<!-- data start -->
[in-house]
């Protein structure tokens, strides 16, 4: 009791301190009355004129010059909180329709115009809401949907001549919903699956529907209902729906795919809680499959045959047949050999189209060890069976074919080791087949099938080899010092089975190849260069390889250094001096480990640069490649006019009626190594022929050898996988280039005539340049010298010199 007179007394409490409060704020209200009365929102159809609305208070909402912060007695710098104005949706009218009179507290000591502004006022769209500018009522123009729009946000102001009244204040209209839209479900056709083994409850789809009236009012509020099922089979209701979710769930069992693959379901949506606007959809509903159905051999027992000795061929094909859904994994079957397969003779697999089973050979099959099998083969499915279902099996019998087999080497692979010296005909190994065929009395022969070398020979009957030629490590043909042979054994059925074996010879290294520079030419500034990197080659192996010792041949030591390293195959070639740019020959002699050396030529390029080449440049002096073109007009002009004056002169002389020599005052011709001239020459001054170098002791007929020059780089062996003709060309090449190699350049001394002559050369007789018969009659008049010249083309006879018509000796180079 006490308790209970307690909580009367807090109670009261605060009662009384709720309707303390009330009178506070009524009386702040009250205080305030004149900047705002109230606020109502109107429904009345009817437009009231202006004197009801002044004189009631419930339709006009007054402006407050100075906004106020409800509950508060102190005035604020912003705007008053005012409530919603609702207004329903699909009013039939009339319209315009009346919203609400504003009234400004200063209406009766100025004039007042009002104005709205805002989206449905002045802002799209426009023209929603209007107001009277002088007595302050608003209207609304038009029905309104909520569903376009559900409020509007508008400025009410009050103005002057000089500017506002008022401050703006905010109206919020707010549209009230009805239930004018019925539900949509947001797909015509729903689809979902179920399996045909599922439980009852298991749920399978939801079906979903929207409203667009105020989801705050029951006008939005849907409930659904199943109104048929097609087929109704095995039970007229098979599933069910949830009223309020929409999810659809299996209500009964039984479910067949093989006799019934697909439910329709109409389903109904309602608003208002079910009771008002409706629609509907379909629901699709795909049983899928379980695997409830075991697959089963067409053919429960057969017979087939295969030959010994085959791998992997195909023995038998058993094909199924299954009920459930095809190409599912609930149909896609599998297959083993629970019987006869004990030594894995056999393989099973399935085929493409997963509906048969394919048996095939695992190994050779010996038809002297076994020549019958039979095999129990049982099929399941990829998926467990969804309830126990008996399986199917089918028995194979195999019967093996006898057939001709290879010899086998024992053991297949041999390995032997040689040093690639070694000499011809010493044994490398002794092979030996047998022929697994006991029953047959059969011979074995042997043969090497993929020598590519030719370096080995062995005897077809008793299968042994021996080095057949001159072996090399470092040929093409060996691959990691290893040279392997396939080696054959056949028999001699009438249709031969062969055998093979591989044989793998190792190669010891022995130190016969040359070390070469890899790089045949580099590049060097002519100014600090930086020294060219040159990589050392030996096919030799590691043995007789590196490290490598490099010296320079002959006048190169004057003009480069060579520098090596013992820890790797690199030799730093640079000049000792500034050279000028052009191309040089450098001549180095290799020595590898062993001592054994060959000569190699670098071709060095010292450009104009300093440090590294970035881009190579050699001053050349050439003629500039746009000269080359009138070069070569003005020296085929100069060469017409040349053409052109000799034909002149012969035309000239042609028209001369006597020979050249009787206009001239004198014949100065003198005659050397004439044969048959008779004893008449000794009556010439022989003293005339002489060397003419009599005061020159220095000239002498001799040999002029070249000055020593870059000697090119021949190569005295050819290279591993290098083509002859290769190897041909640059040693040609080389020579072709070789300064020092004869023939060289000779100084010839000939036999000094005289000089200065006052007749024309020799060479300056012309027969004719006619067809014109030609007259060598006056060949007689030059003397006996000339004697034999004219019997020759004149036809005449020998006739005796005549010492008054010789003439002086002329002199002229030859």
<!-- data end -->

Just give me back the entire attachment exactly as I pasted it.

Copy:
[in-house]
């Protein structure tokens, strides 16, 4: 009791301190009355004129010059909180329709115009809401949907001549919903699956529907209902729906795919809680499959045959047949050999189209060890069976074919080791087949099938080899010092089975190849260069390889250094001096480990640069490649006019009626190594022929050898996988280039005539340049010298010199 007179007394409490409060704020209200009365929102159809609305208070909402912060007695710098104005949706009218009179507290000591502004006022769209500018009522123009729009946000102001009244204040209209839209479900056709083994409850789809009236009012509020099922089979209701979710769930069992693959379901949506606007959809509903159905051999027992000795061929094909859904994994079957397969003779697999089973050979099959099998083969499915279902099996019998087999080497692979010296005909190994065929009395022969070398020979009957030629490590043909042979054994059925074996010879290294520079030419500034990197080659192996010792041949030591390293195959070639740019020959002699050396030529390029080449440049002096073109007009002009004056002169002389020599005052011709001239020459001054170098002791007929020059780089062996003709060309090449190699350049001394002559050369007789018969009659008049010249083309006879018509000796180079 006490308790209970307690909580009367807090109670009261605060009662009384709720309707303390009330009178506070009524009386702040009250205080305030004149900047705002109230606020109502109107429904009345009817437009009231202006004197009801002044004189009631419930339709006009007054402006407050100075906004106020409800509950508060102190005035604020912003705007008053005012409530919603609702207004329903699909009013039939009339319209315009009346919203609400504003009234400004200063209406009766100025004039007042009002104005709205805002989206449905002045802002799209426009023209929603209007107001009277002088007595302050608003209207609304038009029905309104909520569903376009559900409020509007508008400025009410009050103005002057000089500017506002008022401050703006905010109206919020707010549209009230009805239930004018019925539900949509947001797909015509729903689809979902179920399996045909599922439980009852298991749920399978939801079906979903929207409203667009105020989801705050029951006008939005849907409930659904199943109104048929097609087929109704095995039970007229098979599933069910949830009223309020929409999810659809299996209500009964039984479910067949093989006799019934697909439910329709109409389903109904309602608003208002079910009771008002409706629609509907379909629901699709795909049983899928379980695997409830075991697959089963067409053919429960057969017979087939295969030959010994085959791998992997195909023995038998058993094909199924299954009920459930095809190409599912609930149909896609599998297959083993629970019987006869004990030594894995056999393989099973399935085929493409997963509906048969394919048996095939695992190994050779010996038809002297076994020549019958039979095999129990049982099929399941990829998926467990969804309830126990008996399986199917089918028995194979195999019967093996006898057939001709290879010899086998024992053991297949041999390995032997040689040093690639070694000499011809010493044994490398002794092979030996047998022929697994006991029953047959059969011979074995042997043969090497993929020598590519030719370096080995062995005897077809008793299968042994021996080095057949001159072996090399470092040929093409060996691959990691290893040279392997396939080696054959056949028999001699009438249709031969062969055998093979591989044989793998190792190669010891022995130190016969040359070390070469890899790089045949580099590049060097002519100014600090930086020294060219040159990589050392030996096919030799590691043995007789590196490290490598490099010296320079002959006048190169004057003009480069060579520098090596013992820890790797690199030799730093640079000049000792500034050279000028052009191309040089450098001549180095290799020595590898062993001592054994060959000569190699670098071709060095010292450009104009300093440090590294970035881009190579050699001053050349050439003629500039746009000269080359009138070069070569003005020296085929100069060469017409040349053409052109000799034909002149012969035309000239042609028209001369006597020979050249009787206009001239004198014949100065003198005659050397004439044969048959008779004893008449000794009556010439022989003293005339002489060397003419009599005061020159220095000239002498001799040999002029070249000055020593870059000697090119021949190569005295050819290279591993290098083509002859290769190897041909640059040693040609080389020579072709070789300064020092004869023939060289000779100084010839000939036999000094005289000089200065006052007749024309020799060479300056012309027969004719006619067809014109030609007259060598006056060949007689030059003397006996000339004697034999004219019997020759004149036809005449020998006739005796005549010492008054010789003439002086002329002199002229030859």